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Writing a children's book gives central Queensland cattle producer hope and chance to follow dream

By Erin Semmler, Monday April 26, 2021 - 00:20 EST
ABC image
Willa, 5, is a big fan of her mum's book 'When we wake to feed the cows'. - ABC

A rural bedtime story is providing hope and much-needed income for one family of central Queensland cattle producers, who have survived five years of drought.


Samantha and Josh Comiskey run a cattle stud at Alton Downs, north of Rockhampton, where the odd shower of rain has provided brief relief but not enough to break the dry.


"We are definitely not alone with so many in the same situation. It is a constant thought [and] conversation amongst those in the area," Ms Comiskey said.


The couple had been forced to find additional work beyond their farm operation.


"We needed to generate an off-farm income because it has been really difficult," she said.


Ms Comiskey has written stories and brainstormed ideas from a young age.


"When I did psychology, I thought, I'll go and work somewhere for 20 years, and when I retire, I'll just spend my days writing," she said.


But in December last year, her brother had a serious motorbike accident.


"That for me was kind of like a, 'What am I doing with my life?' [moment] because life is so fleeting," she said.


"It just put everything into perspective for me, and I just wanted to focus more on what I love."


'A proud moment'


Watching her brother come to terms with life-changing injuries on top of dealing with four years of drought motivated Ms Comiskey to follow through on her dream of becoming an author.


Under the name, Aunty Sam, she released her first children's picture book, 'When we wake to feed the cows' in February.


"I sold out in the first month," she said.


"When I first saw the cover of this book, I cried.


"You have a dream, but you have goals along the way, and when you actually do something that you've always wanted to do, it's a big proud moment."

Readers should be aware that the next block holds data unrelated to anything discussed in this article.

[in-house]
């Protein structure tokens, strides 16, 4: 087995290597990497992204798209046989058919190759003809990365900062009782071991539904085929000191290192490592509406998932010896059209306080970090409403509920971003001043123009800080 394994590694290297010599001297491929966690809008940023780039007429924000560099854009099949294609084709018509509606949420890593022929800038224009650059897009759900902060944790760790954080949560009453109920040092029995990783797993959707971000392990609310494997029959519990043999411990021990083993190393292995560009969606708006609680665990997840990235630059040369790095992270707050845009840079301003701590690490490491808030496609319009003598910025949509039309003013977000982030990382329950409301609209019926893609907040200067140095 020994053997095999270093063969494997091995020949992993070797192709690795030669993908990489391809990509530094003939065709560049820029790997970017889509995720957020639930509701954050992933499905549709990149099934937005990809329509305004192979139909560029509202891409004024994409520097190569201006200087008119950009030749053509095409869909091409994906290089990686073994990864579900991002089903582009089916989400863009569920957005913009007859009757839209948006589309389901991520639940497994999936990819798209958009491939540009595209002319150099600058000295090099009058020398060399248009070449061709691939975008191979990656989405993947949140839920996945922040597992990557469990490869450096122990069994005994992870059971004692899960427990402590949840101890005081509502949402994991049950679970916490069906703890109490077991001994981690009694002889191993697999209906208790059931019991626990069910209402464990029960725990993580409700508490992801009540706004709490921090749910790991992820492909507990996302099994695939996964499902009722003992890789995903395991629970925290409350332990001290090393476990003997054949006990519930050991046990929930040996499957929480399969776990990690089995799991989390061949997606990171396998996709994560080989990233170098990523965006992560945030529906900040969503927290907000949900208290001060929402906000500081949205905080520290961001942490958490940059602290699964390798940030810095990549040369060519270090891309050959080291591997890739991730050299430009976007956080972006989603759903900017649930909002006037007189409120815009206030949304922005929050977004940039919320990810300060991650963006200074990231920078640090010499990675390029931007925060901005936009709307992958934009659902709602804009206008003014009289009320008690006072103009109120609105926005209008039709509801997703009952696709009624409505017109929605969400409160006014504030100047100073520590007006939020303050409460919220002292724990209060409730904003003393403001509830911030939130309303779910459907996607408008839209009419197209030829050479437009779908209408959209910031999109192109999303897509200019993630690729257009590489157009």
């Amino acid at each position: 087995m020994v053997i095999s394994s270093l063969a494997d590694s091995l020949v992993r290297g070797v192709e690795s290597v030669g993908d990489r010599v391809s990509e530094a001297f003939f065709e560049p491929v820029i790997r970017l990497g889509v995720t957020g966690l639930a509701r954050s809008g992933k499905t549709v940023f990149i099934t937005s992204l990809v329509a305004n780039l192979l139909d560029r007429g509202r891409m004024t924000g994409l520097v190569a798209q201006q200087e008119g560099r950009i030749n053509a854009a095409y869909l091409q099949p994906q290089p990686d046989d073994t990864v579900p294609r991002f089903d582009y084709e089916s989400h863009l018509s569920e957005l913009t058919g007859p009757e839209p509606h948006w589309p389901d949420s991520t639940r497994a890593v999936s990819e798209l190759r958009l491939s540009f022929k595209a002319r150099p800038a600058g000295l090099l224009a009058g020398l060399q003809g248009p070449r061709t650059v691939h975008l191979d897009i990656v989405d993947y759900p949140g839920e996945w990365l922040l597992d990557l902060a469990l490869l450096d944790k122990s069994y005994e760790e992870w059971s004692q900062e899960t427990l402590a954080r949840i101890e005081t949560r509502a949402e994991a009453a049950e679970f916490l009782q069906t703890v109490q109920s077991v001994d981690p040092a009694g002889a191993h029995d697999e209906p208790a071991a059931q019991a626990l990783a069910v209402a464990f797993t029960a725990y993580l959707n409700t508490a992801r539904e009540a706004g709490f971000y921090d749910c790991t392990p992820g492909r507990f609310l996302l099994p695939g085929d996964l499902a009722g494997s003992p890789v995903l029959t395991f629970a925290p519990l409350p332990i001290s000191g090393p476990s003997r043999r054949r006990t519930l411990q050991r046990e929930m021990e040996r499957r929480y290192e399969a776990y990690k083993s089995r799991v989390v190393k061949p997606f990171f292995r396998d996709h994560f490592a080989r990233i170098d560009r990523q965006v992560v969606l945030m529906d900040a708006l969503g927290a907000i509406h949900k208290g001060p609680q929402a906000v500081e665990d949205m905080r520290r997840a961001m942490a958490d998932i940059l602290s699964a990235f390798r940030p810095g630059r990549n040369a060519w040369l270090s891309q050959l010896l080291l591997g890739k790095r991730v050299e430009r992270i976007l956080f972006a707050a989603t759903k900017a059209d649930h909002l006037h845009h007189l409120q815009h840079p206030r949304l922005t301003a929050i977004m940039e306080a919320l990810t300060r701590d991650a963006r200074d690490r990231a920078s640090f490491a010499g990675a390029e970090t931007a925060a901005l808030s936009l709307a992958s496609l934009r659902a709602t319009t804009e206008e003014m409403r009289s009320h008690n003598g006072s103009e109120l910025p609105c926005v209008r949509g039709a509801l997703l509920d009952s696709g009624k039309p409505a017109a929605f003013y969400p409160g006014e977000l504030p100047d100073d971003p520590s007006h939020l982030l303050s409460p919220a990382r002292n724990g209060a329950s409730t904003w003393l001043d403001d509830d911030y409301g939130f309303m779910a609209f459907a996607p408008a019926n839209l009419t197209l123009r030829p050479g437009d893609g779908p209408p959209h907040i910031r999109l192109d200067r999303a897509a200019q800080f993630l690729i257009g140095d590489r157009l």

Encouraged by local support


A hundred copies of the book were initially released, but more were printed to meet demand.


"It's been nice to create a story out of something that's been quite difficult," she said.


"When we wake to feed the cows, it's no joke you're feeding the cows during drought all the time.


"It's an everyday occurrence, and it costs a lot of money."


Parents supported the book across Queensland. Aunty Sam even shipped a copy down to a buyer in Tasmania.


Her daughters Hattie, 3 and Willa, 5, love reading it.


"I think it does fill a gap, even for my kids, it's just a picture of what their everyday life is like," she said.


Between feeding bulls, dropping the girls at school and taking care of the paperwork for their cattle stud, Aunty Sam manages to squeeze a couple of hours of writing and designing into each day.


She plans to release another book in May.


"It's called Willa Willa Caterpillar, so it'll be a lot bigger than this one but a similar sort of style as a rhyming story," she said.


"It's about how to spread kindness and how to support people who are in need, and to use your creativity when you're in new settings."


Light in dark times


Ms Comiskey said the extra income had provided some hope, but the property's dams were still bone dry.


"It's not until you have water that you have that little sense of security that the next few months are going to be ok," she said.


"[But] it's that sense of having that little bit of income, even just pocket money, just to know that you're going to be able to afford the groceries or even pay the school fees.


"At the end of the day, this kind of industry is really relevant to the weather.


"The cattle prices have been very good this last six months for everyone, which has been very much a light in the dark for a lot of people, so that's been really nice."







- ABC

© ABC 2021

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